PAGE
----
Samsung has been losing its ground to brands like Xiaomi, Nokia and Honor in the affordable and mid-range segments. The reason being that these brands have managed to offer attractive designs, good hardware at great prices and in keeping with the current trends. This is why Samsung has decided to launch a brand new series which comes with a brand new philosophy, one that aims to cater to the millenials. The Galaxy M10 and M20 are the first phones in this new series and are Samsung's first phones to bring a new Infinity-V display.
The Galaxy M10 and M20 have been launched in India priced starting at Rs 7,990 and Rs 10,990, respectively. The phones share a lot in common in terms of design and hardware, with a few exceptions such as the screen resolution, chipset and battery capacity. Today, we are looking at the Galaxy M20 first, which falls in the mid-range segment alongside the likes of the Realme U1, Redmi Note 6 Pro and Nokia 6.1 Plus. I spent a week with the Galaxy M20 and here's what I found.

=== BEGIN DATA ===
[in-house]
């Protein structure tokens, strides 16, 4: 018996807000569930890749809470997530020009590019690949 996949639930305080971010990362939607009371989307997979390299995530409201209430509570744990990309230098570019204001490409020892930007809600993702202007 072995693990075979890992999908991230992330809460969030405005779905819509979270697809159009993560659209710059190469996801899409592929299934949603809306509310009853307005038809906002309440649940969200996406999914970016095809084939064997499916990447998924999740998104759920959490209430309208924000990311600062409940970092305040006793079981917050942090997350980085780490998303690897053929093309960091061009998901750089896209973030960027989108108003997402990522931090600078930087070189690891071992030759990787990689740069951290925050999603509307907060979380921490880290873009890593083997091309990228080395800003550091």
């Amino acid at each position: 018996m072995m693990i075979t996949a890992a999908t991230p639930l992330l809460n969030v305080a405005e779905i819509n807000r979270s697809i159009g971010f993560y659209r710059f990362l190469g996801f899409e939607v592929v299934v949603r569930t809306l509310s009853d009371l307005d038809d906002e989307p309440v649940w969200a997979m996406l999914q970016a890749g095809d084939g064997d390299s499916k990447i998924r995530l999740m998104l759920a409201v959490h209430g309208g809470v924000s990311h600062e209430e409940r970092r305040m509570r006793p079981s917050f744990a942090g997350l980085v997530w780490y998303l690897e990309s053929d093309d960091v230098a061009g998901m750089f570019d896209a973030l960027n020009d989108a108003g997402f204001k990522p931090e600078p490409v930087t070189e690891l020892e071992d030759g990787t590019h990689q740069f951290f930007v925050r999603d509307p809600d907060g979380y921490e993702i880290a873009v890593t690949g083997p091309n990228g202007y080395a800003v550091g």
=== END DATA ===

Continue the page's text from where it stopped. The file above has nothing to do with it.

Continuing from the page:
Galaxy M20 design
Like the Galaxy M10, the M20 is mostly all plastic. The plastic rear panel wraps around the sides all the way to the front, meeting the glass panel that sits awkwardly on top. It gives the device a clean look from the back and it feels comfortable to hold. However, the plastic feels quite cheap in this segment, and I feel Samsung should have gone with a better quality plastic here, perhaps with some sectional lamination like the Honor 10 Lite and Realme 2 Pro.
The design is pretty conflicting as the M20 looks really premium on the front with that lovely waterdrop display, but the back feels like it belongs in the sub-Rs 10,000 segment. The rear panel is also a fingerprint and smudge magnet, and you will find yourself wiping it clean often during the day. That being said, the M20 offers a pretty solid build quality and its weight is on the heavier side, but the generous use of plastic makes sure the weight is balanced.
The M20 is also the only one among the two new Galaxy M phones to offer a fingerprint sensor on the back. It has a good placement, allowing you to reach the sensor easily. It is a pretty responsive sensor and is fairly accurate. Registering your fingerprint requires you to simply swipe the sensor from the top down with your finger, which was pretty simple.
Completing the design is a 3.5mm headphone jack and a speaker grille on the bottom on either sides of a Type-C port, which is great to see in the segment. Overall, the design isn't quite as premium as the Honor 10 Lite, Nokia 5.1 Plus or Realme 20 Pro from the back, but you're not likely to pay attention the back thanks to that Infinity-V display on the front.
Galaxy M20 display